This needs to be repeated every so often on this subreddit so new people can understand the history of the fork of BCH into BCH and BSV From Jonald Fyookball's article https://medium.com/@jonaldfyookball/bitcoin-cash-is-finally-free-of-faketoshi-great-days-lie-ahead-bb0c833e4c5d Craig S. Wright (CSW) leaving the Bitcoin Cash community is a wonderful thing. This self-described “tyrant” has been expunged, and now we can get back to our mission of bringing peer-to-peer electronic cash to the world. The markets will rebound when they see the chaos is over, but regardless of the price, we will keep building. Nothing will stop the sound money movement. Calling Out Bad Behavior As Rick Falkvinge recently explained, there is a difference between small-minded gossiping about personalities and legitimately calling out bad behavior. CSW’s bad behavior must be called out, because he has done tremendous damage to Bitcoin Cash (and possibly even the entire cryptocurrency sector). The brief history is that he gained his reputation by claiming to be Bitcoin’s creator (Satoshi Nakamoto). He said he would provide “extraordinary proof” but he has never done so. Supposedly, he did some “private signings” to a few people, and this allowed him to gain influence in the BCH community. The destruction he has been causing was not widely recognized until after a huge mess had been made. Thanks to u/Contrarian__ for the following compliation of CSW’s misgivings: Some background on Craig’s claim of being Satoshi, for the uninitiated:
He faked blog posts He faked PGP keys He faked contracts and emails He faked threats He faked a public key signing He has a well-documented history of fabricating things bitcoin and non-bitcoin related He faked a bitcoin trust to get free money from the Australian government but was caught and fined over a million dollars.
And specifically concerning his claim to be Satoshi:
He has provided no independently verifiable evidence He is not technically competent in the subject matter His writing style is nothing like Satoshi’s He called bitcoin “Bit Coin” in 2011 when Satoshi never used a space He actively bought and traded coins from Mt. Gox in 2013 and 2014 He was paid millions for ‘coming out’ as Satoshi as part of the deal to sell his patents to nTrust — for those who claim he was ‘outed’ or had no motive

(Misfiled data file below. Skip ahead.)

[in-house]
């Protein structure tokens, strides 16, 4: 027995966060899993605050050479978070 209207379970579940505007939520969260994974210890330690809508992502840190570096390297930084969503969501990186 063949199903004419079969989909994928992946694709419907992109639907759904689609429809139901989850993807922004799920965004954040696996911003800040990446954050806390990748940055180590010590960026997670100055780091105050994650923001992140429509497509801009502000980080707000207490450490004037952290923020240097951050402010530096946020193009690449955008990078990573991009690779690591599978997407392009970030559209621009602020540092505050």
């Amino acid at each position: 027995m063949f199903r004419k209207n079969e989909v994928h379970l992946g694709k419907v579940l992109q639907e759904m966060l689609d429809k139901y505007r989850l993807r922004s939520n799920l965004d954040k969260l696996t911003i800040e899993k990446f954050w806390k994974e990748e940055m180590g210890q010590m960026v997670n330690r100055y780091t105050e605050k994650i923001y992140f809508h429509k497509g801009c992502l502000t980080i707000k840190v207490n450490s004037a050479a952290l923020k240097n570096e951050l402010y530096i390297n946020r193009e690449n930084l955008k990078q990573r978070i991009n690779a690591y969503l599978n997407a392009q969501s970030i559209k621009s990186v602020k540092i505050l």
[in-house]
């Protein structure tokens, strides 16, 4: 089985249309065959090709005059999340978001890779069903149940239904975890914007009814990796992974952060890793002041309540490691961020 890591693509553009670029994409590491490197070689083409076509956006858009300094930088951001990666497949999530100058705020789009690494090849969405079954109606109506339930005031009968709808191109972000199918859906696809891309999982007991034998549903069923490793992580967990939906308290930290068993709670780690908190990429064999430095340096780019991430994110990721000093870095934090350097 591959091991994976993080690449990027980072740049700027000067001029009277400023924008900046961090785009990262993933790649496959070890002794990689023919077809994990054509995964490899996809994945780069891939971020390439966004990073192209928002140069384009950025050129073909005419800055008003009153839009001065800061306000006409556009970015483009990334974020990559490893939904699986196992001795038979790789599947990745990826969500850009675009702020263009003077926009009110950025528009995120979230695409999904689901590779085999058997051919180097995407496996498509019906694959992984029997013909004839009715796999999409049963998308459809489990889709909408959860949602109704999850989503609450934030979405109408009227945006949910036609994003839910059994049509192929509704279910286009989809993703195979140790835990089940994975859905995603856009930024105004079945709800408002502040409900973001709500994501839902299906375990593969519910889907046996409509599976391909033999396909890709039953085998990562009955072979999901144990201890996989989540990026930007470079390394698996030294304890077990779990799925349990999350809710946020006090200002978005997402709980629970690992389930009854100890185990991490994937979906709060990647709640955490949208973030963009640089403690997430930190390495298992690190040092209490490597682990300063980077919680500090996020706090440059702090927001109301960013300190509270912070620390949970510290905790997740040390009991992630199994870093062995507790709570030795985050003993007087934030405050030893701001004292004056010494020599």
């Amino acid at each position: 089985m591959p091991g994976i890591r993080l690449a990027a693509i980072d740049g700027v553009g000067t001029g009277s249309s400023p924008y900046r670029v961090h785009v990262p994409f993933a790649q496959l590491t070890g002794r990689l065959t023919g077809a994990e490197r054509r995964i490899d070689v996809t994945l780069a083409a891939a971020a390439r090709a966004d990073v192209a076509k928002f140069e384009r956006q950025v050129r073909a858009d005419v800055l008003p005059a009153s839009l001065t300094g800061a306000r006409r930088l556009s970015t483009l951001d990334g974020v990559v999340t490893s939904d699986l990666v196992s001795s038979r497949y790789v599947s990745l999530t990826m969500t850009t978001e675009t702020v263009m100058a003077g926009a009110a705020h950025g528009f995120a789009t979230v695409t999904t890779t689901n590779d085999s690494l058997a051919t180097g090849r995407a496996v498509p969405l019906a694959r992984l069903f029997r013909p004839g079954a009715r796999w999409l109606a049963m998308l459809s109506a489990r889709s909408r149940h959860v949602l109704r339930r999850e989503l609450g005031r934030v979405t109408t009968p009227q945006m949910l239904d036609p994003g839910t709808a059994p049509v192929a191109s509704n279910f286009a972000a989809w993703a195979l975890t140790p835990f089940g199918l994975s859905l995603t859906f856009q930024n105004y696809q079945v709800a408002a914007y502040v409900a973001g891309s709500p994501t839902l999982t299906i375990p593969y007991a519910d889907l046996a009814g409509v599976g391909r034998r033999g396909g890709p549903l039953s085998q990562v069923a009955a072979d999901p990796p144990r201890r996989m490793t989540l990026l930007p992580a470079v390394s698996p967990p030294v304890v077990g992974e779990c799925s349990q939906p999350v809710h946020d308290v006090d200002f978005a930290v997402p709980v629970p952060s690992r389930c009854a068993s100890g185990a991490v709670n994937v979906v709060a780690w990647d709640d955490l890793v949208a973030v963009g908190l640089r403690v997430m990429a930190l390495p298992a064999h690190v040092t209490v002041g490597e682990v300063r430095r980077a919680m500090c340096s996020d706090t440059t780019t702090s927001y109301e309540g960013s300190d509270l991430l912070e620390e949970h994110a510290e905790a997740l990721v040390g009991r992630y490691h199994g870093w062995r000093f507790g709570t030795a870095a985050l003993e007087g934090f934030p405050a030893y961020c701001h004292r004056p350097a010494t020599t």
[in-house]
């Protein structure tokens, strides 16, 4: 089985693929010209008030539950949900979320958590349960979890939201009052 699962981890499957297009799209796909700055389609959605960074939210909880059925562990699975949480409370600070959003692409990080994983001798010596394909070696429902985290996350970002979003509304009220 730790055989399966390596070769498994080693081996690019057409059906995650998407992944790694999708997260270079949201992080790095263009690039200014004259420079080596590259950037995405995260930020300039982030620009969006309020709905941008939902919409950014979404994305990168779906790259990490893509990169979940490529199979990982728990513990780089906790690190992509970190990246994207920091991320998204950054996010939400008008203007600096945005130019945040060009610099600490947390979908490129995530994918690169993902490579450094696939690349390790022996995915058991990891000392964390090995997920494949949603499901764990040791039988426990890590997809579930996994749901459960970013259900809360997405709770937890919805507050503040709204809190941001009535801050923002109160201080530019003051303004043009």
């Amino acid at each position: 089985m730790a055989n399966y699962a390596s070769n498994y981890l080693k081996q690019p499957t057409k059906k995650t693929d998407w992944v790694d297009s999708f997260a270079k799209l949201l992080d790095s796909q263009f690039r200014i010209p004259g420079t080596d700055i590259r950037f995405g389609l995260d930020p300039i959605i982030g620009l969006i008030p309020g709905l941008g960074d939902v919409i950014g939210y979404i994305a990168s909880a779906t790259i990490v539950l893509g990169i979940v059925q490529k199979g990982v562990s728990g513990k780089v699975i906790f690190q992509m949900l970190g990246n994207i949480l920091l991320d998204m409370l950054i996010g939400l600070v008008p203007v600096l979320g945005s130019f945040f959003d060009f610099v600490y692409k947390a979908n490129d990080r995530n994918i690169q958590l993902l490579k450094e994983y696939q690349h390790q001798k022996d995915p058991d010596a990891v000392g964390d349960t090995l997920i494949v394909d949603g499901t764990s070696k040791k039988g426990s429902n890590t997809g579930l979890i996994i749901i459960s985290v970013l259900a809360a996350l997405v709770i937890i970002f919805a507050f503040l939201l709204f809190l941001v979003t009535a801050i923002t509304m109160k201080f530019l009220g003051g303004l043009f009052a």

Caught Red Handed Plagiarizing No respectable academic, scientist, or professional needs to stoop so low as to steal and take credit for the work of others — least of all Satoshi. Yet, CSW has already been caught at least 3 times plagiarizing.
His paper on selfish mining has full sections copied almost verbatim from a paper written by Liu & Wang. His “Beyond Godel” paper which purports to claim that Bitcoin script is turing complete, is heavily plagiarized. A paper on block propagation was blatantly and intentionally plagiarized.
Can’t Even Steal Code Correctly CSW was also caught attempting to plagiarize a “hello world” program (the simplest of all computer programs). He apparently does not understand base58 or how Bitcoin address checksums work (both of these are common knowledge to experienced Bitcoiners), and has made other embarrasing errors. So How Did Such an Obvious Fraud Gain So Much Power and Influence? There are no easy answers here. It seems that as humans, we are very susceptible to manipulation and misinformation. The greatest weapon against sinister forces is a well-educated populace. This is something that can only improve over the long run. The “Satoshi factor” is a powerful one and appeals to the glamorization of a mythical figure. Even people such as myself, who are technically astute, gave CSW all benefit of the doubt until the evidence staring us in the face could no longer be denied. The seduction of the BCH community was also facilitated by CSW becoming a strong advocate for the on-chain/big-block scaling movement at a time when the community was dying to hear it. This message, delivered with a brazen, in-your-face style, was a sharp contrast to anything seen before. In addition, CSW was able to find obscure topics (“2pda”), network topology, etc, that seemed to establish him as an expert with esoteric knowledge above and beyond anyone else. Basically, he was using technobabble, but it wasn’t immediately obvious except to very technical people… who were then attacked and discredited. Eventually, as more and more of the community began to realize his technical claims were bogus, CSW banned those people from his twitter feed and slack channel, leaving only a group of untechnical “believers”, which the larger BCH community referred to as “the church” AKA the Cult-of-Craig. Finally, if some believed that CSW possesed Satoshis’s stash of 1M BTC, then they may have been gnawing to get a piece of it. But it may turn out that these are the coins that never were. Broken Promises If this article so far seems like an “attack piece” on CSW, remember it is important to get all the facts out in the open. We’ll get to the silver lining and bright future in a moment… but let’s continue here to “get it all out”. One of the biggest ways that CSW has damaged the community is to make an endless series of broken promises. This caused others to wait, to waste time on his unproven ideas and solutions, and to postpone or drop their own ideas and initiatives.